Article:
1. Heart Disease
Perhaps it’s because one of the most common misconceptions of heart disease is that it affects primarily men, but the fact is that heart disease is also the number one killer of women. This misconception can be deadly, especially when you consider that the common symptoms of a heart attack that the public is usually taught—crushing pain, shortness of breath, irregular heartbeat—are more in line with the male set of symptoms for a heart attack. Women are more likely to experience fatigue, sleep disturbances, anxiety and lightheadedness leading up to their heart attack. For more information and to begin the conversation on heart disease and women, a visit to Go Red for Women—a site associated with the American Heart Association—is a great place to start.
2. Autoimmune Diseases
There’s more than 100 chronic illnesses grouped together under the category of autoimmune diseases, and of the people affected by these diseases, more than seventy-five percent are women, as noted by the American Autoimmune Related Diseases Association. In part, the lack of conversation about autoimmune diseases stems from the general lack of understanding of autoimmunity. It’s not universally recognized, and so diagnosing sufferers are extremely difficult. Most women find that, on average, it takes almost five years and going to about five doctors before they receive a diagnosis. In that time, about forty-five percent of them are labelled “chronic complainers.”
3. Maternal Health Issues
In 2015, the World Health Organization reported that for every 100,000 live births, about 18.5 women died. It’s not so much that pregnancy itself goes uncovered when we talk about women’s health. Rather, the unspoken issue in this case is what goes into a healthy pregnancy, such as prenatal care and postpartum care, and is subsequently forgotten about. To add insult onto injury, there have been multiple studies showing that maternal deaths would decrease if postpartum care was provided more extensively. While there should of course be attention on the infant, it seems that the mothers are often forgotten in this equation, and no one is talking about it enough.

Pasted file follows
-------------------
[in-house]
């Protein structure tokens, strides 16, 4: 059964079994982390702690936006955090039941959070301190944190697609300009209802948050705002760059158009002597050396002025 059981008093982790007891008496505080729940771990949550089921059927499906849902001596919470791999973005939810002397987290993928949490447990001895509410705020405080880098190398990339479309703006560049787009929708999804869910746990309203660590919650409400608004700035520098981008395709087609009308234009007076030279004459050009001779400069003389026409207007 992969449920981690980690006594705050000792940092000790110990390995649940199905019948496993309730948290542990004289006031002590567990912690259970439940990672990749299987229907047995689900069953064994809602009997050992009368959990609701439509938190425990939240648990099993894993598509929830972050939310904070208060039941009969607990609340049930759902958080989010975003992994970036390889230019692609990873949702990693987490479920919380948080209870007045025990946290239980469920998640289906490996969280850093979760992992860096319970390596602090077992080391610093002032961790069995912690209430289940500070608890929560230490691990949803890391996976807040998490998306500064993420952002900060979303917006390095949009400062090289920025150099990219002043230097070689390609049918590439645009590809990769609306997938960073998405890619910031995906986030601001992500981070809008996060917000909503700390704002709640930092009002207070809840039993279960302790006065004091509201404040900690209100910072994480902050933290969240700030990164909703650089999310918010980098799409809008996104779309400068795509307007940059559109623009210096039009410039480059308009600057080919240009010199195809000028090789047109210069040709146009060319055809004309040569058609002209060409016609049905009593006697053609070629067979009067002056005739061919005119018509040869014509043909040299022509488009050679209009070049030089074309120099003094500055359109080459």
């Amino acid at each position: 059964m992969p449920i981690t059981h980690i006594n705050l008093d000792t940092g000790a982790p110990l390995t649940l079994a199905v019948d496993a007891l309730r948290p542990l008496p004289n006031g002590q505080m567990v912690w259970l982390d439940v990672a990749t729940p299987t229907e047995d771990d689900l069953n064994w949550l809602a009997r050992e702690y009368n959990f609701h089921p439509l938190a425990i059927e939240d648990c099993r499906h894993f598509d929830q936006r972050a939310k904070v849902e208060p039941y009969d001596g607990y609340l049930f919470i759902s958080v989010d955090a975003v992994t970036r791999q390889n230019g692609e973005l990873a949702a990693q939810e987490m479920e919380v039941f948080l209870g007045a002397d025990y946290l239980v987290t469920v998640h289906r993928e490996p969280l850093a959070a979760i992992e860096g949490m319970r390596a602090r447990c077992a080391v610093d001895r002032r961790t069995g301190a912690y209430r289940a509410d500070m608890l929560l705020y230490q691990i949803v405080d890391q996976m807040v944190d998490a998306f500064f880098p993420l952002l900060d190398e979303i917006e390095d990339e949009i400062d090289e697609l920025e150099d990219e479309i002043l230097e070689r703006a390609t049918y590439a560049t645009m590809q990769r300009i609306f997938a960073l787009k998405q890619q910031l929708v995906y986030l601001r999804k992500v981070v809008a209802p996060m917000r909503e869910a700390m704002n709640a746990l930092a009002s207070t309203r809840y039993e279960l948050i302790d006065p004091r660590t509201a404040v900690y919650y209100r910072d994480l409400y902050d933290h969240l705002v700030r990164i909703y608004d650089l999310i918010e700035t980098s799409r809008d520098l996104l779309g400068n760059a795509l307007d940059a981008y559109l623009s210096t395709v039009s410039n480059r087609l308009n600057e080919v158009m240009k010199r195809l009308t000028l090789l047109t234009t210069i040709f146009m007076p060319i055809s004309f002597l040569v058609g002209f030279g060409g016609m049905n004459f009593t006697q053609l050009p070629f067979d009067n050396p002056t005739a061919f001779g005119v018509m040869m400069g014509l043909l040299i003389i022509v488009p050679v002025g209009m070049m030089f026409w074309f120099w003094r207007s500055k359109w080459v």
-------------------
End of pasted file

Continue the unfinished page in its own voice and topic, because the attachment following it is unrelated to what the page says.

4. Sexual Health Issues
It’s no surprise that there is not enough discussion about women’s sexual health—however, there are consequences to this lack of discussion. For instance, in the past ten years, there has been a raised awareness on the topic of endometriosis, a condition that affects one in ten women, and yet it is still a chronic illness that takes up to eight years to be diagnosed. Then there are such conditions as vulvodynia, which is chronic pain around the opening of the vagina, and painful intercourse (including vaginismus) that are not talked about due to the stigma around sex as well as general embarrassment.
5. Mental Health Concerns
Oftentimes, perhaps due to the general stigma surrounding mental illness, we forget that mental health is still an issue that affects everyone, especially women. While women are more likely to suffer from anxiety and depression, it may go unnoticed due to the women being perceived as more emotional and hormonal, thus discrediting any concerns sufferers may have. There are also some mental health concerns linked to changes in hormones for women, including issues like perinatal depression, premenstrual dysphoric disorder, and perimenopause-related depression.
Though there are so many discussions not started and so many women untreated for various health issues, there is a simple solution that you can begin to use now: speak up. Advocating for yourself or women is a great first step, as if just talking about it outside of the doctor’s office to raise awareness. While some issues lack research still, simply starting the discussion can spark change in how we approach women’s health.